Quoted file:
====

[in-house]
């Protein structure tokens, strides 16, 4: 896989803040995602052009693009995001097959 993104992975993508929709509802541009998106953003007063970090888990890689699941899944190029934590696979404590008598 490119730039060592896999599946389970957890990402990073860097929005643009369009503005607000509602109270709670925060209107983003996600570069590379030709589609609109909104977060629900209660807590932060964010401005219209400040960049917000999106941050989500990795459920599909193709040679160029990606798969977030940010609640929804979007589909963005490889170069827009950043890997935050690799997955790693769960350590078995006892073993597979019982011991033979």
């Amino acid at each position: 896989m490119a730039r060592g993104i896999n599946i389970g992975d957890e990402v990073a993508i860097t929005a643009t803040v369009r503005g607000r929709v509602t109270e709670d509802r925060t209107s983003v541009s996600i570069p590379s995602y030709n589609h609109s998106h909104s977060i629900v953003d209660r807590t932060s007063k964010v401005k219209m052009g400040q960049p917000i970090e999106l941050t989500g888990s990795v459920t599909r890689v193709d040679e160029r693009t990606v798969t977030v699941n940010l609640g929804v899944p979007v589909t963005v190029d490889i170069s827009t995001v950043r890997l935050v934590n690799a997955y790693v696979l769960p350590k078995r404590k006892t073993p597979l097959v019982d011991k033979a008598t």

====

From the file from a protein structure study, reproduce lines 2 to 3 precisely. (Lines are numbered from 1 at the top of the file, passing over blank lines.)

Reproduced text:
């Protein structure tokens, strides 16, 4: 896989803040995602052009693009995001097959 993104992975993508929709509802541009998106953003007063970090888990890689699941899944190029934590696979404590008598 490119730039060592896999599946389970957890990402990073860097929005643009369009503005607000509602109270709670925060209107983003996600570069590379030709589609609109909104977060629900209660807590932060964010401005219209400040960049917000999106941050989500990795459920599909193709040679160029990606798969977030940010609640929804979007589909963005490889170069827009950043890997935050690799997955790693769960350590078995006892073993597979019982011991033979």
């Amino acid at each position: 896989m490119a730039r060592g993104i896999n599946i389970g992975d957890e990402v990073a993508i860097t929005a643009t803040v369009r503005g607000r929709v509602t109270e709670d509802r925060t209107s983003v541009s996600i570069p590379s995602y030709n589609h609109s998106h909104s977060i629900v953003d209660r807590t932060s007063k964010v401005k219209m052009g400040q960049p917000i970090e999106l941050t989500g888990s990795v459920t599909r890689v193709d040679e160029r693009t990606v798969t977030v699941n940010l609640g929804v899944p979007v589909t963005v190029d490889i170069s827009t995001v950043r890997l935050v934590n690799a997955y790693v696979l769960p350590k078995r404590k006892t073993p597979l097959v019982d011991k033979a008598t």